Aristocracy, oligarchy, monarchy, and democracy are old concepts of government which can be traced back to Ancient Greece.
Aristocracy is "rule by the best," and the concept comes from Plato's Republic. Plato argued for an aristocracy of philosopher kings. He thought that philosophers were ideally suited to political leadership. Historically, aristocracies have been based on wealth or land ownership. But other criteria have been used throughout the ages.
Monarchies have often flourished alongside aristocracies. Both have been the targets of revolutionaries, as in eighteenth-century France. Monarchies are ruled by a king or queen. Throughout most of history, the monarchs' powers were absolute. Today, most are constitutional monarchs, and they serve as symbols of the state with few real powers. However, Saudi Arabia is an example of a country where the king still holds great power.
Democracy is "rule by the people" themselves or through their representatives. Today, this is the dominant form of government in the West. However, many believe that their representatives do not always act in the interests of the people they represent. For instance, in the United States, elected representatives often pass legislation that overwhelmingly benefits the affluent classes or corporations. Another problem with modern-day democracy is low voter turnout.
Oligarchy is "rule by the few," and that often means the rich. Many people believe that the United States is now an oligarchy rather than a democracy. Billionaires donate huge sums to candidates and are usually rewarded by the passage of favorable legislation. One way to combat this problem is by public financing of election campaigns.
Here are the definitions of each type of government:
- An oligarchy is a style of government in which only a few people have any power. Often, these are wealthy individuals who use their power and influence to further enhance their financial status.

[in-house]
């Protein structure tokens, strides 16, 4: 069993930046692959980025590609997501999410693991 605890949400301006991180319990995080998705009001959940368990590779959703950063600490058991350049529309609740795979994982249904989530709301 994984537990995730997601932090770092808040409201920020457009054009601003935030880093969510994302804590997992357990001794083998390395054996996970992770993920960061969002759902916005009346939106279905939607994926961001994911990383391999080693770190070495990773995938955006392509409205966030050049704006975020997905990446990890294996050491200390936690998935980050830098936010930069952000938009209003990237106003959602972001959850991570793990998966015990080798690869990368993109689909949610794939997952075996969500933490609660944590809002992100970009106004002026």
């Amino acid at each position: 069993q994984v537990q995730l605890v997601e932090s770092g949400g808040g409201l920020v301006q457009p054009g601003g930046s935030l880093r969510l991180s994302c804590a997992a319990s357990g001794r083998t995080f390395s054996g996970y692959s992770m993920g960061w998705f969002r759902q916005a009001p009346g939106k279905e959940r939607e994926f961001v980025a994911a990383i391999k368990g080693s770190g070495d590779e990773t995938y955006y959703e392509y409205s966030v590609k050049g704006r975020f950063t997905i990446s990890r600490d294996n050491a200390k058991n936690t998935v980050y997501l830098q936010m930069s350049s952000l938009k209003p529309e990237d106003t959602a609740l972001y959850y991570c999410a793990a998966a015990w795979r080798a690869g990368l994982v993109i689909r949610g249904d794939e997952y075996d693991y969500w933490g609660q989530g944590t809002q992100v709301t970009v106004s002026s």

- An aristocracy is another type of government in which power and influence are held by a minority of people. Unlike an oligarchy, however, aristocrats derive their power from their family lineage. They often have hereditary titles, for example, like duke or earl, and their families have held power for generations.
- A monarchy is a type of government in which there is only one ruler and that is a king or a queen (a monarch). Like an aristocrat, a monarch inherits his or her title. In an absolute monarchy, the monarch exercises total control over all aspects of the government. In contrast, in a constitutional monarchy, like in the United Kingdom, the monarch's powers are curtailed and moderated by the government.
- A democracy is a type of government in which power is held by the people. To exercise this power, many democracies use a system of voting in which the people choose a number of elected representatives to serve in government.
For more information, please see the reference link provided.
Your class has studied four kinds of government. They were oligarchy, aristocracy, monarchy, and democracy. Monarchy and democracy are easy to distinguish from one another. Monarchy is rule by one person. In a monarchy, a king or a queen rules and that person has all the power. In Greece, there were only kings and no queens. In a democracy, the people rule. In Greece, this meant that the adult free males ruled. These free adult men got to assemble and vote on proposed laws. They were the ultimate source of authority.
Oligarchy and aristocracy are less distinct from one another. Both of these can be defined as rule of the few. However, there is a difference in how “the few” are selected. In an aristocracy, the few are selected on the basis of their family ties. People of a given few families have the right to be part of the few. In an oligarchy, the selection is generally on the basis of power or wealth. The people who get to rule are at least people who have, in some way, proven that they deserve to rule. Thus, these are similar, but not identical types of government.